I'm trying to imagine what it would've been like to be a Dylan fan in 1969 ... you run out to the store as soon as his new album is released, you slap it on the turntable, then you start wondering 'Did they accidentally put a Jim Nabors record in this sleeve?'.

For Dylan's got a new voice here, and it's not great. Previously, his surly charisma allowed me to overlook the more-than-occasional missed note, but now he's trying for a smooth crooner's sound, and with no texture to his singing I really notice all those off notes. Combined with the fact that this album runs less than half-an-hour, and contains two throwaways at that, this is the least typical Dylan album of all time.

What's worse is that Dylan's not even trying for a unique sound. Previously, he'd blended rock, folk, and country - by having studio musicians play out of their idiom - but here he's going for a straight country sound. So unless you're a big fan of ragged Nashville sessions, it's hard to like the backing.

The lousy duet with Johnny Cash (both seem to be starting the melody at different points in the bar), plus a pointless instrumental, are just the start of the triviality that abounds. "Peggy Day" is just plain idiotic, and "One More Night" seems to have derived its lyric entirely from Harlan Howard's scrapheap.

That still leaves several solid efforts though. "Lay Lady Lay" does break out of the country sound, with a gorgeous cowbell track, a laid-back organ, and steel guitar supporting Dylan's moody vocal. "Tonight I'll Be Staying Here with You" is a terrific lyric, with its mixture of joy and regret, along with a lovely melody winding up and down the chord pattern.

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by Reviewer: Steve Knowlton (blogging at Steve's Record Reviews)


Shortly after completing the sessions for Nashville Skyline (which had gone pretty smoothly due to the generally simple nature of the songs), Dylan entered the studio with Johnny Cash with a view to recording an album of country covers. They recorded a dozen or so songs, but the results were generally chaotic and disappointing.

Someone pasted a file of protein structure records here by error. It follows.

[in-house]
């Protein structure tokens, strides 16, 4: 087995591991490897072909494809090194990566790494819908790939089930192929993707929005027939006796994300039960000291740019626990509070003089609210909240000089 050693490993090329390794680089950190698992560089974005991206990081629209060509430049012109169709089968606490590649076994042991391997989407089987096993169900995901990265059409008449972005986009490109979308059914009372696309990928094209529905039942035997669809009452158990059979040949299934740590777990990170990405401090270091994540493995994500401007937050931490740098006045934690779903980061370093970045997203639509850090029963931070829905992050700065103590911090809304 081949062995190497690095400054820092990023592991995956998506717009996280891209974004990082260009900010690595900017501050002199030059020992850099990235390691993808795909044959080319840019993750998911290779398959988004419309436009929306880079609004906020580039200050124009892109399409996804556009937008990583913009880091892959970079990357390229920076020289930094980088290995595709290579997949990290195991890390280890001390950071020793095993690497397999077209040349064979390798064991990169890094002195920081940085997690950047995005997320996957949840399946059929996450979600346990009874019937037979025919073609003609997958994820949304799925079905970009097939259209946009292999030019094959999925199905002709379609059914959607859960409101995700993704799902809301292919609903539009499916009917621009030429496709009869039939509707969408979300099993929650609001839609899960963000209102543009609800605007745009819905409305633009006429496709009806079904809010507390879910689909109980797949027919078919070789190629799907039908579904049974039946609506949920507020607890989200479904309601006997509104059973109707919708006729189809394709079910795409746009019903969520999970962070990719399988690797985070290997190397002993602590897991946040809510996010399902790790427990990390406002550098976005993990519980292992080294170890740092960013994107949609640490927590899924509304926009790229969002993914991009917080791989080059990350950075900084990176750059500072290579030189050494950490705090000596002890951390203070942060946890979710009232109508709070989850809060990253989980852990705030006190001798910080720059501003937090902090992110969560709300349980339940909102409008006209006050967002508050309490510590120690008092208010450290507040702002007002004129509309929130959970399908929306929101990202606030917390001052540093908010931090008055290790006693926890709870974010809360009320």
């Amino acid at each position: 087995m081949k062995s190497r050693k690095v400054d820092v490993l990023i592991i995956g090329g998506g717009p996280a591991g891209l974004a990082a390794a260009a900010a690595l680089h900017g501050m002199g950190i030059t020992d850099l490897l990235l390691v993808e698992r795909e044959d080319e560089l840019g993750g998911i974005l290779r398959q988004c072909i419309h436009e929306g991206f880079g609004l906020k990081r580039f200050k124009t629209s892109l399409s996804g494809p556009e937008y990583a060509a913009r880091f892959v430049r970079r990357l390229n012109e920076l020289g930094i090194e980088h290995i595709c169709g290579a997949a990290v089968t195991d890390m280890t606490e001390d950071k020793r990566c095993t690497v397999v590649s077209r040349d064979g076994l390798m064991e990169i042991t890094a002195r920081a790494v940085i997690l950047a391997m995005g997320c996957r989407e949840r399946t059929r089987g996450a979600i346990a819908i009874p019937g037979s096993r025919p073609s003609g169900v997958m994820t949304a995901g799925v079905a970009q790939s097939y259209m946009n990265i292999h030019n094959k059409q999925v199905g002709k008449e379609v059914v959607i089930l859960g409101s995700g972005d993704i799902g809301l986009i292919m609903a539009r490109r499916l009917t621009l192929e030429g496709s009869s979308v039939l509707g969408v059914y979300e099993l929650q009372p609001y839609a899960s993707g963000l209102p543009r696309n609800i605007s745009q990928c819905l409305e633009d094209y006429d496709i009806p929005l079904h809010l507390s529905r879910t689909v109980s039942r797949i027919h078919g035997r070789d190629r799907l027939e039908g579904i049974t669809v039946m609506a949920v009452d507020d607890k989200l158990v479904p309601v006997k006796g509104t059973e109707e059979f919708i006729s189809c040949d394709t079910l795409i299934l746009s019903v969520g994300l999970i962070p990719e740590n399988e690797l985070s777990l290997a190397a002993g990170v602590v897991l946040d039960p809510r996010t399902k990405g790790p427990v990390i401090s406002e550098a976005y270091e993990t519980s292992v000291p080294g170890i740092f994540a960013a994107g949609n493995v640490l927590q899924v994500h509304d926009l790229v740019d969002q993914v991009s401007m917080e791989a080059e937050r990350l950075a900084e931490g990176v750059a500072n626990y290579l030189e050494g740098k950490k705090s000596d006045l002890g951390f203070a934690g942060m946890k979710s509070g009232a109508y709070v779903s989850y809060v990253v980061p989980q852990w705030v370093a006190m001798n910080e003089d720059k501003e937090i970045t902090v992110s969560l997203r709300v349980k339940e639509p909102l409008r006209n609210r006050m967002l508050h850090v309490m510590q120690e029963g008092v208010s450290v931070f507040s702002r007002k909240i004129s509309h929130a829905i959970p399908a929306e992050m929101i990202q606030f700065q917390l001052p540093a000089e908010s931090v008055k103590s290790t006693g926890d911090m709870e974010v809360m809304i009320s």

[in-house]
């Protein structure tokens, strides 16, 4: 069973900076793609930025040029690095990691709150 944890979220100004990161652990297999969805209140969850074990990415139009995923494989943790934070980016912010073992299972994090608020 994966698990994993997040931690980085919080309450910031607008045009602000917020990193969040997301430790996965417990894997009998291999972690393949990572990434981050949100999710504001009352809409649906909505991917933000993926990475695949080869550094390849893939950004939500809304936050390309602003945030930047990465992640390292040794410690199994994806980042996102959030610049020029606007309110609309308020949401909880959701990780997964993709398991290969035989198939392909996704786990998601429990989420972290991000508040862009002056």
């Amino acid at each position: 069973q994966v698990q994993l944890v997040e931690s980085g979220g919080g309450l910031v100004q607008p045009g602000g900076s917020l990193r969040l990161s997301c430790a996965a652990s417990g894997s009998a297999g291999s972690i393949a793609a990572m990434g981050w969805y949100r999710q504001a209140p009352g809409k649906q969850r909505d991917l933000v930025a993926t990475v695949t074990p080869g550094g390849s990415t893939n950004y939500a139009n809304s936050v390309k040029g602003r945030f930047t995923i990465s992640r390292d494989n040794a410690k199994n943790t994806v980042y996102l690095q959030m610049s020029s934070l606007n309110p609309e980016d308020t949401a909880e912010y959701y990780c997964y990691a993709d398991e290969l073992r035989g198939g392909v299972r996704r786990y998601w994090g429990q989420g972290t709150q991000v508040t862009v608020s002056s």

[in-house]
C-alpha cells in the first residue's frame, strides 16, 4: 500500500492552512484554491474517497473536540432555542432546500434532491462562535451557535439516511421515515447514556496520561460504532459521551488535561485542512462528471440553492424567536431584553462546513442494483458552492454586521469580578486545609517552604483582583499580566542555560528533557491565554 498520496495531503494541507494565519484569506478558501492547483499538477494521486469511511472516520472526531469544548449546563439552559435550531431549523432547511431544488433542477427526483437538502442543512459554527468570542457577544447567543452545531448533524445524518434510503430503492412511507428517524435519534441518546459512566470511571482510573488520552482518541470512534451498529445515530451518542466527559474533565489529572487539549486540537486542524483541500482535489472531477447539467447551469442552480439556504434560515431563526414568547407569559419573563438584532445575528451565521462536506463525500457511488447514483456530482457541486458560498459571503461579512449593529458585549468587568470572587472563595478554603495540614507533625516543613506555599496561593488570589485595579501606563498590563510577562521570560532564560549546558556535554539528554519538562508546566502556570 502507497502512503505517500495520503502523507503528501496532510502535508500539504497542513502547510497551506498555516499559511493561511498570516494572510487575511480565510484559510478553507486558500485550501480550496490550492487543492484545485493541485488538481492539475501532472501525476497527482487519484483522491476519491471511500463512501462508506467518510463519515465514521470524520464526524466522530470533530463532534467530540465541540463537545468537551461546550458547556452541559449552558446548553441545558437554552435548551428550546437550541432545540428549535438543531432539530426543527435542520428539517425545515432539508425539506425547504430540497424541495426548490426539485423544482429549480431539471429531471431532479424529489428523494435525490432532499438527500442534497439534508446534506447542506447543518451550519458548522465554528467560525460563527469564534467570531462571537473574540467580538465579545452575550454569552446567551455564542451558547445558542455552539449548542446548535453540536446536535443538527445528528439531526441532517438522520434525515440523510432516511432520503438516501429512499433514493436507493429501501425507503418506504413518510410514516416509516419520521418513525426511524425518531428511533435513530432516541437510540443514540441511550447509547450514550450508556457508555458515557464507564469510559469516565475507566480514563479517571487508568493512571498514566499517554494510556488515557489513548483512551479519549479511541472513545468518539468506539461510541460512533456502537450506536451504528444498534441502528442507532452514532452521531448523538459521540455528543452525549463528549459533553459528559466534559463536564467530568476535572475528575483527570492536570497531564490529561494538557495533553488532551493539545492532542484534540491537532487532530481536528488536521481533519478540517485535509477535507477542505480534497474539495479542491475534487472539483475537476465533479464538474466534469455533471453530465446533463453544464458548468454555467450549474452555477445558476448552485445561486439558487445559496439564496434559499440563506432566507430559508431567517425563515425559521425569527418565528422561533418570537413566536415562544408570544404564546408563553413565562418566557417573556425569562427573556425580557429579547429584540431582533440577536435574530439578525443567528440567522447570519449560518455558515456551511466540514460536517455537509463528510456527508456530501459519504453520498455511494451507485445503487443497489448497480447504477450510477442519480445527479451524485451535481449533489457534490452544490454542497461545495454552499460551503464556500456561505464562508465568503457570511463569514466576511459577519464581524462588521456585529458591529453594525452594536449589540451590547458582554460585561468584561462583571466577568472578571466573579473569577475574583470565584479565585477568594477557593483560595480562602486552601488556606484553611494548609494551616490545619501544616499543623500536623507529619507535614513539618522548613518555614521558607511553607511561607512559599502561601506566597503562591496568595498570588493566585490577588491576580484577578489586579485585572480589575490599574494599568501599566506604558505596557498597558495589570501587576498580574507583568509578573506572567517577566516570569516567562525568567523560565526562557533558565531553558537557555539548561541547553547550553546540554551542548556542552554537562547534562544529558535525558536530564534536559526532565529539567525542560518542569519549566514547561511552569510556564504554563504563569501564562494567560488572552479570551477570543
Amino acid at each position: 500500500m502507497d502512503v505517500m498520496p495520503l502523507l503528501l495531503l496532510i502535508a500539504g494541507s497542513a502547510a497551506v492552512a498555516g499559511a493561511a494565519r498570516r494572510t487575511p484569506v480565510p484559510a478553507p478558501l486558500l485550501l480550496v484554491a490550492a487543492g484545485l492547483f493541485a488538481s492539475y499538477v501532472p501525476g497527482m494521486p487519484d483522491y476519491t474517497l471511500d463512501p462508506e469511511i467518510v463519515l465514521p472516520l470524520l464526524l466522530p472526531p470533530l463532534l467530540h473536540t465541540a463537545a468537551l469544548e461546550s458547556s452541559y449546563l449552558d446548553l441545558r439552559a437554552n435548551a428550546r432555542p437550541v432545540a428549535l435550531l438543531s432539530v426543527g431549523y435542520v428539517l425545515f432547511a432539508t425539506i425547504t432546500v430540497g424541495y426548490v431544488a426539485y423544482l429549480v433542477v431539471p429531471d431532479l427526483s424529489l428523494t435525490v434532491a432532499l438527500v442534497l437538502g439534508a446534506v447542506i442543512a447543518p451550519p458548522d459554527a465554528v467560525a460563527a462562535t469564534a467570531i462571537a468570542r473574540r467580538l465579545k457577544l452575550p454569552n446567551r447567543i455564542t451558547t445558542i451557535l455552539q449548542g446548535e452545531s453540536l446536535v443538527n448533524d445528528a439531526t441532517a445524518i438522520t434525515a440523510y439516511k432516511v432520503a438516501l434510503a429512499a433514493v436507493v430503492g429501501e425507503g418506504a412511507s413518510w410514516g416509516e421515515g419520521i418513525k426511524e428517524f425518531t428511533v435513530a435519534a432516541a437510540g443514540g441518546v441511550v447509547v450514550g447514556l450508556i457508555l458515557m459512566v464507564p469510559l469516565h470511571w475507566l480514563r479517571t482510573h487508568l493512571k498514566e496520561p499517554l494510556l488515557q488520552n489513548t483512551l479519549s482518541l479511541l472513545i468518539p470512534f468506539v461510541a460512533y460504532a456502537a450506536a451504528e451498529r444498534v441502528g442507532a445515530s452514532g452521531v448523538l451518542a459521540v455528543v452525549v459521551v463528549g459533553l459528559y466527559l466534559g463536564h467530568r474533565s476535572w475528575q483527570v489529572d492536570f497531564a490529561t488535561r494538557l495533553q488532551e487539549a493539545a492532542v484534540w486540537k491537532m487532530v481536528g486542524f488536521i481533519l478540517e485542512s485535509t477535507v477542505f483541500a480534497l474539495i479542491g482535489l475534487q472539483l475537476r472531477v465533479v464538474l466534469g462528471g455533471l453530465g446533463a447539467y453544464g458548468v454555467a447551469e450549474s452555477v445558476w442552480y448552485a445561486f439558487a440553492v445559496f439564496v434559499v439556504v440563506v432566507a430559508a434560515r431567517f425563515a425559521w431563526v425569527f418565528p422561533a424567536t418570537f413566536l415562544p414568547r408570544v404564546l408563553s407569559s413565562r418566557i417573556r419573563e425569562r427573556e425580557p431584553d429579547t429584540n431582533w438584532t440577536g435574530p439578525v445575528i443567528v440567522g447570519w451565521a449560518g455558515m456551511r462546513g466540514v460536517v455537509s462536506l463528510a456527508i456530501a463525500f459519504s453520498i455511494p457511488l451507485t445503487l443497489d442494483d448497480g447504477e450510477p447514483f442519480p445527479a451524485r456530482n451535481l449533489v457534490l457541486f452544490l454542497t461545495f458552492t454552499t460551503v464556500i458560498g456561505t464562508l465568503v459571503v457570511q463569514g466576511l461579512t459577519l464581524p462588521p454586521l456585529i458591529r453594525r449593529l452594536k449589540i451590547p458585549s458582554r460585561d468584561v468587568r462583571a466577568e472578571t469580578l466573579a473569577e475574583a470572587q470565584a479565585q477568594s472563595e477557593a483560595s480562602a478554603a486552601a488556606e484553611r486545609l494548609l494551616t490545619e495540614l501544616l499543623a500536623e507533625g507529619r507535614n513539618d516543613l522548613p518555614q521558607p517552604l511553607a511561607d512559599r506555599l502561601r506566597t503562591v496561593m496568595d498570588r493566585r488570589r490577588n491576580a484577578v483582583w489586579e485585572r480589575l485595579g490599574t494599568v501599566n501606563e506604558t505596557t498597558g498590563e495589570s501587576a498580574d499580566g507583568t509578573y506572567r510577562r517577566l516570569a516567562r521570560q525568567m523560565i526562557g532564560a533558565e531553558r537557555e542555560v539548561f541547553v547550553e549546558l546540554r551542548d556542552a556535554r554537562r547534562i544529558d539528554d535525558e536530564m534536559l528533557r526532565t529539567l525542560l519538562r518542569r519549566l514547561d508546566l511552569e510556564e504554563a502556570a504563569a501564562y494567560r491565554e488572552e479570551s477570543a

The successful single "Lay Lady Lay" had been submitted too late for the Midnight Cowboy movie, but Dylan didn't have a lot of material at the time - there's even an instrumental here, on what is a mere 27-minute album. Some Dylan fans were disappointed as - by comparison - since the last Dylan record The Beatles had released the double White Album and also recorded Abbey Road.

Another initially off-putting factor for the average Dylan fan may've been the sound of Dylan's voice - it's actually a throwback to how he sounded in his very early days before moving to New York and getting into Woody Guthrie - a rich honey-crooning kind of singing voice. Although sounding almost like a different singer altogether, this voice is kind of charming.

But the Johnny Cash duet - a version of Dylan's own "Girl from the North Country" - is very strained in places, especially when they attempt to sing harmony together, and generally fail. Dylan was never the greatest harmony singer in the world, but still - the results are strangely captivating in a ramshackle kind of way.

Whilst everyone focused on the how and why of Dylan's new voice, few actually paid attention to the quality of the vocal performances here. He sounds so very good vocally throughout "Tonight I'll Be Staying Here with You" for example, and it's pretty much a Dylan standard these days, often appearing on hits compilations.

It may seem I've given this record too high a rating - after all, there's only 27 minutes of music here. But I just think it's fun and enjoyable, it plays well, and is good to put on if I don't feel like listening to something heavy.

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by Reviewer: Adrian Denning (blogging at Adrian's Album Reviews)